Give your body nourishment. 


After training, in addition to taking on fluids and electrolytes, two types of nutrients are especially important; the first is protein. During exercise, the body’s protein metabolism balance shifts towards protein degradation and muscle tissue structures become damaged. After exertion, our body’s metabolism is working flat out, and once training is over, the growth of new muscle tissue (protein) is stimulated. If you supply the body with the optimal amount of high-quality protein at this time-point (approx. 20-25g, the exact amount depending on numerous factors) muscle repair is supported amongst other things.

Carbohydrates are equally important for refuelling your body’s depleted energy stores, i.e. glycogen stores in the liver and muscles. Immediately after exercise, there is a short window of enhanced replenishment of glycogen stores with carbohydrates. The fast replenishment of glycogen stores is especially important for athletes who have to repeatedly perform at maximum intensity after only a short period of rest. In this case, refuelling should begin immediately after training. Following the initial refuelling you should schedule more carbohydrate-rich snacks or meals after one hour has passed.
The most important factor affecting the rate at which the body replenishes its glycogen stores is the total carbohydrate intake. Incidentally, intake of sufficient carbohydrates at the right time can also limit the possible ‘weakening’ effect on your body’s immune system caused by intense training, thus minimizing the risk of infection after tough training sessions.

How much carbohydrate is required immediately after a training session depends on factors such as your training plan, the intensity of training, as well as your meal schedule. For example, after a moderate training session it may be sufficient to just drink a protein shake (e.g. 1 portion of PROTEINPLUS 92% or 250ml of PROTEINPLUS Sportsmilk). However, after a long and tough session, a combination of protein and carbohydrates, for example in the RECOVERY Shake or a PROTEINPLUS 30% bar with a glass of juice, may be the best option.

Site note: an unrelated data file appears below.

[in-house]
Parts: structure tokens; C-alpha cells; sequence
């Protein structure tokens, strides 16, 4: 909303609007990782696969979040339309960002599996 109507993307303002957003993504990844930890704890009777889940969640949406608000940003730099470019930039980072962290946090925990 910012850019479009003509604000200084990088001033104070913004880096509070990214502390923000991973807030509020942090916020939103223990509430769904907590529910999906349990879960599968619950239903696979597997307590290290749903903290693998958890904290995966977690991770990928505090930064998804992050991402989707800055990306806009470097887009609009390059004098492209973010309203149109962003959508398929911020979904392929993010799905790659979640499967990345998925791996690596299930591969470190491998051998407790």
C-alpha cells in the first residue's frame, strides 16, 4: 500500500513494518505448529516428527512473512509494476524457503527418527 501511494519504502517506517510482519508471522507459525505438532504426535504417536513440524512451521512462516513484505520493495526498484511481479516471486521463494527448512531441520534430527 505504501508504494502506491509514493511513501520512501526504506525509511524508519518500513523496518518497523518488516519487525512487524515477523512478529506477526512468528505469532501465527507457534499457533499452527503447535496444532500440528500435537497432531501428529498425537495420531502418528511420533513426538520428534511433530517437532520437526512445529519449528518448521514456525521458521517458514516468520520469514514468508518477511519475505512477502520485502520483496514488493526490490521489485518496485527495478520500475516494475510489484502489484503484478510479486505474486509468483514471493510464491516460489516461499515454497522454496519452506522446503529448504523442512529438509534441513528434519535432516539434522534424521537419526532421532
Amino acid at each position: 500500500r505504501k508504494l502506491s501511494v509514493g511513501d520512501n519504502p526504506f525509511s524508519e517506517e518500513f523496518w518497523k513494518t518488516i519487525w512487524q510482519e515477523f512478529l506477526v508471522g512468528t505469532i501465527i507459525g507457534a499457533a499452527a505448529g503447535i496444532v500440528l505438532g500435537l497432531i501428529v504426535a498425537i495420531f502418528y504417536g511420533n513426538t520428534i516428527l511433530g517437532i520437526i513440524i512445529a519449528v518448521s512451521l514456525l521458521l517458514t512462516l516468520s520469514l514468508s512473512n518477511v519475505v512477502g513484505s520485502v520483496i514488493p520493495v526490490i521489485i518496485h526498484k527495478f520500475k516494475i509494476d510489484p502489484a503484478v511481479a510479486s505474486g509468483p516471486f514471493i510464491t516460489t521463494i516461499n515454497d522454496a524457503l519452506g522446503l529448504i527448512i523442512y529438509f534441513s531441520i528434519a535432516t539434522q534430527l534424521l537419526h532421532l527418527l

Examples for a recovery snack with approx. 50-60g carbohydrates and 25g protein to consume immediately after intense training:

  • 1 PROTEIN PLUS 92% shake + 2 handfuls (approx. 70g) of raisins
  • 200g of cottage cheese with 2 tsp honey & 1 sliced banana

Advice on how to maintain proper hydration levels

Sweating while training not only makes you lose water, but also electrolytes, the main one being sodium. Sodium is a mineral contained in table salt and plays a vital role in fluid balance. Sports nutrition products containing sodium, as well as water in combination with salty snacks (e.g. pretzels) are very useful to help restore fluid levels and electrolyte balance. If there is sufficient time for recovery between periods of exertion and no excessive dehydration, there is no need for a sophisticated rehydration strategy straight after exercise. The deficits in fluid and electrolytes can then simply be replaced by normal drinking and eating routines.


Kind Regards

Hennie Kriek Email Signature


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